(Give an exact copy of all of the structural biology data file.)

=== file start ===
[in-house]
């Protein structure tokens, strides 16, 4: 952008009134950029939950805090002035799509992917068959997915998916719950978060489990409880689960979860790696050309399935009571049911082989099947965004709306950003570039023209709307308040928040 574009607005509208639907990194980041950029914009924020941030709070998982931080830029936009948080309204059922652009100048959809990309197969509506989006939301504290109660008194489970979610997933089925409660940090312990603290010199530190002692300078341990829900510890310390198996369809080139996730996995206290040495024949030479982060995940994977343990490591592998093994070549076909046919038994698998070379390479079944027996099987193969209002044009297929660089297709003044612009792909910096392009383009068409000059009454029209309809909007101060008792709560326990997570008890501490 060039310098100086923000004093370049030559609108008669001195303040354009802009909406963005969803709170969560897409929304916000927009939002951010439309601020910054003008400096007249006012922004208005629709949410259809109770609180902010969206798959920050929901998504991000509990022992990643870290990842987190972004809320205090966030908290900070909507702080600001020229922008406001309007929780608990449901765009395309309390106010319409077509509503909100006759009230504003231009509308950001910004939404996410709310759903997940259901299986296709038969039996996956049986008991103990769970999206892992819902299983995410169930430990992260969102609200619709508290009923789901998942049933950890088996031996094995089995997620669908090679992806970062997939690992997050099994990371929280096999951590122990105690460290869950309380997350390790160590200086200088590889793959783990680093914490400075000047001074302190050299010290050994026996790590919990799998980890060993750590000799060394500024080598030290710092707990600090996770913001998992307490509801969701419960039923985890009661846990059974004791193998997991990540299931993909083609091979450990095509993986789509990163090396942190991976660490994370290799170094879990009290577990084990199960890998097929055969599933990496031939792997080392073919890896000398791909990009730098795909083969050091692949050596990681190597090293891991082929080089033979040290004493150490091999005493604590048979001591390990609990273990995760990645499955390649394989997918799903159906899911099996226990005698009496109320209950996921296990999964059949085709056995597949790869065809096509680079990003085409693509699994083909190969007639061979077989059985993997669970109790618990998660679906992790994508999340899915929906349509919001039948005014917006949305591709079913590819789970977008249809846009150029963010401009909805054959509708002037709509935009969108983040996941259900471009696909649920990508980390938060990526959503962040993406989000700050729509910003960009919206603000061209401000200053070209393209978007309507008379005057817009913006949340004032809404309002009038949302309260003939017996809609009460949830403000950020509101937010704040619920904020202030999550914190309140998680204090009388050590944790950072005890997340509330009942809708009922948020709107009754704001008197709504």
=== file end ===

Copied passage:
[in-house]
């Protein structure tokens, strides 16, 4: 952008009134950029939950805090002035799509992917068959997915998916719950978060489990409880689960979860790696050309399935009571049911082989099947965004709306950003570039023209709307308040928040 574009607005509208639907990194980041950029914009924020941030709070998982931080830029936009948080309204059922652009100048959809990309197969509506989006939301504290109660008194489970979610997933089925409660940090312990603290010199530190002692300078341990829900510890310390198996369809080139996730996995206290040495024949030479982060995940994977343990490591592998093994070549076909046919038994698998070379390479079944027996099987193969209002044009297929660089297709003044612009792909910096392009383009068409000059009454029209309809909007101060008792709560326990997570008890501490 060039310098100086923000004093370049030559609108008669001195303040354009802009909406963005969803709170969560897409929304916000927009939002951010439309601020910054003008400096007249006012922004208005629709949410259809109770609180902010969206798959920050929901998504991000509990022992990643870290990842987190972004809320205090966030908290900070909507702080600001020229922008406001309007929780608990449901765009395309309390106010319409077509509503909100006759009230504003231009509308950001910004939404996410709310759903997940259901299986296709038969039996996956049986008991103990769970999206892992819902299983995410169930430990992260969102609200619709508290009923789901998942049933950890088996031996094995089995997620669908090679992806970062997939690992997050099994990371929280096999951590122990105690460290869950309380997350390790160590200086200088590889793959783990680093914490400075000047001074302190050299010290050994026996790590919990799998980890060993750590000799060394500024080598030290710092707990600090996770913001998992307490509801969701419960039923985890009661846990059974004791193998997991990540299931993909083609091979450990095509993986789509990163090396942190991976660490994370290799170094879990009290577990084990199960890998097929055969599933990496031939792997080392073919890896000398791909990009730098795909083969050091692949050596990681190597090293891991082929080089033979040290004493150490091999005493604590048979001591390990609990273990995760990645499955390649394989997918799903159906899911099996226990005698009496109320209950996921296990999964059949085709056995597949790869065809096509680079990003085409693509699994083909190969007639061979077989059985993997669970109790618990998660679906992790994508999340899915929906349509919001039948005014917006949305591709079913590819789970977008249809846009150029963010401009909805054959509708002037709509935009969108983040996941259900471009696909649920990508980390938060990526959503962040993406989000700050729509910003960009919206603000061209401000200053070209393209978007309507008379005057817009913006949340004032809404309002009038949302309260003939017996809609009460949830403000950020509101937010704040619920904020202030999550914190309140998680204090009388050590944790950072005890997340509330009942809708009922948020709107009754704001008197709504």